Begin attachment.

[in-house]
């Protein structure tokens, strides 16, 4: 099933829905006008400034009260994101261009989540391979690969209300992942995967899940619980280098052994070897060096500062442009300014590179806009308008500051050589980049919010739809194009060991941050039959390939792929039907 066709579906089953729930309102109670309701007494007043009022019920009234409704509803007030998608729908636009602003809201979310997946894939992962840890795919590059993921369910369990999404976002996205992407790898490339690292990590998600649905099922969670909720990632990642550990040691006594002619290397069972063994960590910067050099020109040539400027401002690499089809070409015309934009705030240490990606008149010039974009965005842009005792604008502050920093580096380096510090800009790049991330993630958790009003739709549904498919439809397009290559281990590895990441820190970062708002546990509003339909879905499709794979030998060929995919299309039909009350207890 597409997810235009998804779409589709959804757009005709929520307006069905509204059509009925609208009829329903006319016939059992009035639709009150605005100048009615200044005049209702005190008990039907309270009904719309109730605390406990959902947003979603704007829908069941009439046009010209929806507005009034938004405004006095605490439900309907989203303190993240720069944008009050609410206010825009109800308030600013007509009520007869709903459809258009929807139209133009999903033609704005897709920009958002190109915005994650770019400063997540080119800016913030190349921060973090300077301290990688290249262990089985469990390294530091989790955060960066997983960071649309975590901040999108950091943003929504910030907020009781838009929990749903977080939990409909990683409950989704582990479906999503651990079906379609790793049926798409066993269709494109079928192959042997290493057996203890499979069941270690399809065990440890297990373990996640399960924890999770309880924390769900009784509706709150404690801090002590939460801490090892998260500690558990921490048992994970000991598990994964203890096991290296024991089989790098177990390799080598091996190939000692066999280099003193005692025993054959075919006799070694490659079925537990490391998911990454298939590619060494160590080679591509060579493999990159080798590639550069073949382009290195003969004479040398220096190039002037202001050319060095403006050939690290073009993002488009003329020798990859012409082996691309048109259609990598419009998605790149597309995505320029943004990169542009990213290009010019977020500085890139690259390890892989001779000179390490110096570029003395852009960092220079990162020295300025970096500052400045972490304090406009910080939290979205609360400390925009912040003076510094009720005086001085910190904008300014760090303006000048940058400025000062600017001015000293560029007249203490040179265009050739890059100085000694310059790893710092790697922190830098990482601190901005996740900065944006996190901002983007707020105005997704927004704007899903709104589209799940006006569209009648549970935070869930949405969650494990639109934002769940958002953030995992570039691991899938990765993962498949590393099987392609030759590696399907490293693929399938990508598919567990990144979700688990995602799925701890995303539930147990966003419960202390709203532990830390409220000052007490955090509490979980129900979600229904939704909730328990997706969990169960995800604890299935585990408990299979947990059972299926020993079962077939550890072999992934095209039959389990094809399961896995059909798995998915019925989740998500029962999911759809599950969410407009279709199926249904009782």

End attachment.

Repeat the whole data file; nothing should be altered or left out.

[in-house]
């Protein structure tokens, strides 16, 4: 099933829905006008400034009260994101261009989540391979690969209300992942995967899940619980280098052994070897060096500062442009300014590179806009308008500051050589980049919010739809194009060991941050039959390939792929039907 066709579906089953729930309102109670309701007494007043009022019920009234409704509803007030998608729908636009602003809201979310997946894939992962840890795919590059993921369910369990999404976002996205992407790898490339690292990590998600649905099922969670909720990632990642550990040691006594002619290397069972063994960590910067050099020109040539400027401002690499089809070409015309934009705030240490990606008149010039974009965005842009005792604008502050920093580096380096510090800009790049991330993630958790009003739709549904498919439809397009290559281990590895990441820190970062708002546990509003339909879905499709794979030998060929995919299309039909009350207890 597409997810235009998804779409589709959804757009005709929520307006069905509204059509009925609208009829329903006319016939059992009035639709009150605005100048009615200044005049209702005190008990039907309270009904719309109730605390406990959902947003979603704007829908069941009439046009010209929806507005009034938004405004006095605490439900309907989203303190993240720069944008009050609410206010825009109800308030600013007509009520007869709903459809258009929807139209133009999903033609704005897709920009958002190109915005994650770019400063997540080119800016913030190349921060973090300077301290990688290249262990089985469990390294530091989790955060960066997983960071649309975590901040999108950091943003929504910030907020009781838009929990749903977080939990409909990683409950989704582990479906999503651990079906379609790793049926798409066993269709494109079928192959042997290493057996203890499979069941270690399809065990440890297990373990996640399960924890999770309880924390769900009784509706709150404690801090002590939460801490090892998260500690558990921490048992994970000991598990994964203890096991290296024991089989790098177990390799080598091996190939000692066999280099003193005692025993054959075919006799070694490659079925537990490391998911990454298939590619060494160590080679591509060579493999990159080798590639550069073949382009290195003969004479040398220096190039002037202001050319060095403006050939690290073009993002488009003329020798990859012409082996691309048109259609990598419009998605790149597309995505320029943004990169542009990213290009010019977020500085890139690259390890892989001779000179390490110096570029003395852009960092220079990162020295300025970096500052400045972490304090406009910080939290979205609360400390925009912040003076510094009720005086001085910190904008300014760090303006000048940058400025000062600017001015000293560029007249203490040179265009050739890059100085000694310059790893710092790697922190830098990482601190901005996740900065944006996190901002983007707020105005997704927004704007899903709104589209799940006006569209009648549970935070869930949405969650494990639109934002769940958002953030995992570039691991899938990765993962498949590393099987392609030759590696399907490293693929399938990508598919567990990144979700688990995602799925701890995303539930147990966003419960202390709203532990830390409220000052007490955090509490979980129900979600229904939704909730328990997706969990169960995800604890299935585990408990299979947990059972299926020993079962077939550890072999992934095209039959389990094809399961896995059909798995998915019925989740998500029962999911759809599950969410407009279709199926249904009782």